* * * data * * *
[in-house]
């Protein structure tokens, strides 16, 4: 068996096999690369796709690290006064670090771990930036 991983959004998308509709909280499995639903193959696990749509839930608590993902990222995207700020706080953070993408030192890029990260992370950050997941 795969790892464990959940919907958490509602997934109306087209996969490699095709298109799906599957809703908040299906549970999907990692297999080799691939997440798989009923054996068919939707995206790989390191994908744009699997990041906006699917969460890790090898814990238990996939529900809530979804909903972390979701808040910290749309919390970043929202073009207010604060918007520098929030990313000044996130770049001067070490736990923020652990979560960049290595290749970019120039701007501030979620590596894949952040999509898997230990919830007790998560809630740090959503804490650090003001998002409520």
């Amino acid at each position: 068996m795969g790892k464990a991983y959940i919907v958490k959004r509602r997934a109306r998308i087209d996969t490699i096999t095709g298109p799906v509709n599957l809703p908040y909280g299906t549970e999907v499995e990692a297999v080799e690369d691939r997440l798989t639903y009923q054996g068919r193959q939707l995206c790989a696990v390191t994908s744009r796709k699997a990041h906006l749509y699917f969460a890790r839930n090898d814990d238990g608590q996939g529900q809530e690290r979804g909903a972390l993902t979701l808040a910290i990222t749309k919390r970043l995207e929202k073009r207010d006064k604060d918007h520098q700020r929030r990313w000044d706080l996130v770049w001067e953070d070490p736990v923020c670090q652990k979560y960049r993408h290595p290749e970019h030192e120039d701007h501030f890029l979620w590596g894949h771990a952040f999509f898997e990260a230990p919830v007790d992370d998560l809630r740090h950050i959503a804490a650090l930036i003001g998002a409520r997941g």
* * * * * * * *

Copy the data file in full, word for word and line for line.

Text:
[in-house]
């Protein structure tokens, strides 16, 4: 068996096999690369796709690290006064670090771990930036 991983959004998308509709909280499995639903193959696990749509839930608590993902990222995207700020706080953070993408030192890029990260992370950050997941 795969790892464990959940919907958490509602997934109306087209996969490699095709298109799906599957809703908040299906549970999907990692297999080799691939997440798989009923054996068919939707995206790989390191994908744009699997990041906006699917969460890790090898814990238990996939529900809530979804909903972390979701808040910290749309919390970043929202073009207010604060918007520098929030990313000044996130770049001067070490736990923020652990979560960049290595290749970019120039701007501030979620590596894949952040999509898997230990919830007790998560809630740090959503804490650090003001998002409520």
């Amino acid at each position: 068996m795969g790892k464990a991983y959940i919907v958490k959004r509602r997934a109306r998308i087209d996969t490699i096999t095709g298109p799906v509709n599957l809703p908040y909280g299906t549970e999907v499995e990692a297999v080799e690369d691939r997440l798989t639903y009923q054996g068919r193959q939707l995206c790989a696990v390191t994908s744009r796709k699997a990041h906006l749509y699917f969460a890790r839930n090898d814990d238990g608590q996939g529900q809530e690290r979804g909903a972390l993902t979701l808040a910290i990222t749309k919390r970043l995207e929202k073009r207010d006064k604060d918007h520098q700020r929030r990313w000044d706080l996130v770049w001067e953070d070490p736990v923020c670090q652990k979560y960049r993408h290595p290749e970019h030192e120039d701007h501030f890029l979620w590596g894949h771990a952040f999509f898997e990260a230990p919830v007790d992370d998560l809630r740090h950050i959503a804490a650090l930036i003001g998002a409520r997941g």